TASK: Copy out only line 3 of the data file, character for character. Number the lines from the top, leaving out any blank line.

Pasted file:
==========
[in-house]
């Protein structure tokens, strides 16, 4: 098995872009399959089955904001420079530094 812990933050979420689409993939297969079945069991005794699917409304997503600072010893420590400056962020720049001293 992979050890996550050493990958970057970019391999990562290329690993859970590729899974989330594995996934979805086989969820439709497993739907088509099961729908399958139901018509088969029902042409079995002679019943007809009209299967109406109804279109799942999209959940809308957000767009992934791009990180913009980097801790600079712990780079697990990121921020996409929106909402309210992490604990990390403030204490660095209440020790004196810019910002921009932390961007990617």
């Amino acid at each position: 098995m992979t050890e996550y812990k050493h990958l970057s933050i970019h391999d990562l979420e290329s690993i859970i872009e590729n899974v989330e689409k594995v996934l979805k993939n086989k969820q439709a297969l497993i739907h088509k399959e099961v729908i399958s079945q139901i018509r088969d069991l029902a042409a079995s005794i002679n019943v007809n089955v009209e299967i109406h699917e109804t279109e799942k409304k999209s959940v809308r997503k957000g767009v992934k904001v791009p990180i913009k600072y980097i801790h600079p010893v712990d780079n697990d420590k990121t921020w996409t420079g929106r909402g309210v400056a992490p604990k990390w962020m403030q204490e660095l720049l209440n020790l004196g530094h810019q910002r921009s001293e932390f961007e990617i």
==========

């Amino acid at each position: 098995m992979t050890e996550y812990k050493h990958l970057s933050i970019h391999d990562l979420e290329s690993i859970i872009e590729n899974v989330e689409k594995v996934l979805k993939n086989k969820q439709a297969l497993i739907h088509k399959e099961v729908i399958s079945q139901i018509r088969d069991l029902a042409a079995s005794i002679n019943v007809n089955v009209e299967i109406h699917e109804t279109e799942k409304k999209s959940v809308r997503k957000g767009v992934k904001v791009p990180i913009k600072y980097i801790h600079p010893v712990d780079n697990d420590k990121t921020w996409t420079g929106r909402g309210v400056a992490p604990k990390w962020m403030q204490e660095l720049l209440n020790l004196g530094h810019q910002r921009s001293e932390f961007e990617i």